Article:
Remarriage, especially later in life,i can be more complicated than first marriages:  Couples are further along in the career path, and may have accumulated more assets and debt. If this is you, perhaps a previous marriage could have put you behind on long-term financial plans and retirement, and you may still be playing catch up. Retirement is no longer a faint glimpse on the horizon, but rather a concern that remains in steady view.

Previous marriages with children add additional considerations, whether the children are at home or on their own. They can impact both the monthly budget and estate planning decisions for the new couple.

Currently, the divorce rate is holding steady at around 50%, with nearly 40% of new marriages involving at least one partner who has been down the aisle before¹. A second marriage involves a lot more financial preparation than staying within a designated wedding budget. The increased complexity of combining two households requires creative solutions for millions of new couples.

How financial matters are addressed before and after the “I Do” will have a lasting impact on the combined family structure and how the growth and preservation of the couple’s wealth will manifest.

Here’s 8 things to consider before saying “I DO” when you have both assets and debts involved:

  • Know The Financial Background of Both Parties. Discussing money may not be romantic, but surprises can destroy trust. Know what you are signing on for through full disclosure of your financial situation. What is the status of retirement accounts? What debt is coming into the union and who will be responsible for payments? Are assets, like homes, encumbered with loans and what payments and upkeep are required? Knowingi the financial reality of both parties can assist with creating a strategy for combining assets and eliminating debt, so everyone wins. Someone who is unwilling to be forthcoming about financial details may create a red flag for what’s to come.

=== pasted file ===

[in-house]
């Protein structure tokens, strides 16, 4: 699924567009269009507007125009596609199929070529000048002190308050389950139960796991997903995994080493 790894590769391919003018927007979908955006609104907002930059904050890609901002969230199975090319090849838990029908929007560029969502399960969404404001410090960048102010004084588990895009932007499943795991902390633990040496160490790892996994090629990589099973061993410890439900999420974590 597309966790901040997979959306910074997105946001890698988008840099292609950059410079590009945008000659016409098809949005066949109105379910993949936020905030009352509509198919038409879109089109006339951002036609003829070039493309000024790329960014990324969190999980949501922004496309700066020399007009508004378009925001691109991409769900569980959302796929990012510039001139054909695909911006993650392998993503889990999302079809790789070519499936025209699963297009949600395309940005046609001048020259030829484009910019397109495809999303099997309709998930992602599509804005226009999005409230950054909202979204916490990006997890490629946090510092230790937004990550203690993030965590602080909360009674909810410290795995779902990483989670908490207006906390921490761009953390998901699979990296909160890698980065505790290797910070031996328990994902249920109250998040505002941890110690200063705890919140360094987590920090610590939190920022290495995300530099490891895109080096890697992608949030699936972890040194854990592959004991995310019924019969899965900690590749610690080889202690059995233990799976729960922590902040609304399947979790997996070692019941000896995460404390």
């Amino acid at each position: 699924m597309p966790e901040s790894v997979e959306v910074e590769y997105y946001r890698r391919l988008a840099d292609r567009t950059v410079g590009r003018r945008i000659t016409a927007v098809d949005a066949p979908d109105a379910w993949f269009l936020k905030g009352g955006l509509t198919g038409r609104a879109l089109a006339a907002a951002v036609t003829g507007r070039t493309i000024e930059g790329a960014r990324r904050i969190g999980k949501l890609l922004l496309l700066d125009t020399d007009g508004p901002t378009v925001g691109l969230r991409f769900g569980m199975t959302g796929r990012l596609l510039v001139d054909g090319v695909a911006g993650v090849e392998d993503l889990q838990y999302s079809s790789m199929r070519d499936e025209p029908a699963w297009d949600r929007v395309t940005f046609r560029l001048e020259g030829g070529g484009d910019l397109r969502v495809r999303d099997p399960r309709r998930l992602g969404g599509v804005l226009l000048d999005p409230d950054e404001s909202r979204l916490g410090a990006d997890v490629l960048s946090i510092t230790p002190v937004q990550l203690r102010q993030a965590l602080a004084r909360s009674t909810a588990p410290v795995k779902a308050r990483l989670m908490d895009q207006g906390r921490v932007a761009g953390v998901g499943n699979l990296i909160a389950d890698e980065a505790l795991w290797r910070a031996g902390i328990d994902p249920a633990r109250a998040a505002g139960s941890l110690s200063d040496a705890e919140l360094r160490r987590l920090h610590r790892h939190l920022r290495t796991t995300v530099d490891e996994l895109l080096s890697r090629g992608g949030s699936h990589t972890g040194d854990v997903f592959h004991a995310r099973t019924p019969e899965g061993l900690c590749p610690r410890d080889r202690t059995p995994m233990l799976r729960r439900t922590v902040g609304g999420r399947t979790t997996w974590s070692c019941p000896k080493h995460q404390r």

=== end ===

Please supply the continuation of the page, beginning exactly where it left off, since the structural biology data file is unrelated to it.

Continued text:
• Who Will Be Responsible for Which Bills? Understand upfront who will pay what, which helps set expectations and reduce misunderstandings. In the process of a remarriage, someone typically must move. If you have ownership in the vacated property, decisions must be made on whether to sell or rent and what will happen to the proceeds. Will the checking account be managed through a central joint account or will each partner manage finances independently while dividing the bills? There is no right or wrong way to manage household finances as long as both of you agree on the process.
  • Should You Get a Prenuptial Agreement? Couples with assets (and debts) often look to a prenup before the wedding to clarify what everyone is bringing to the table and how things will be divided. Many second marriages have already seen possessions divided through a divorce and want to protect assets from further division.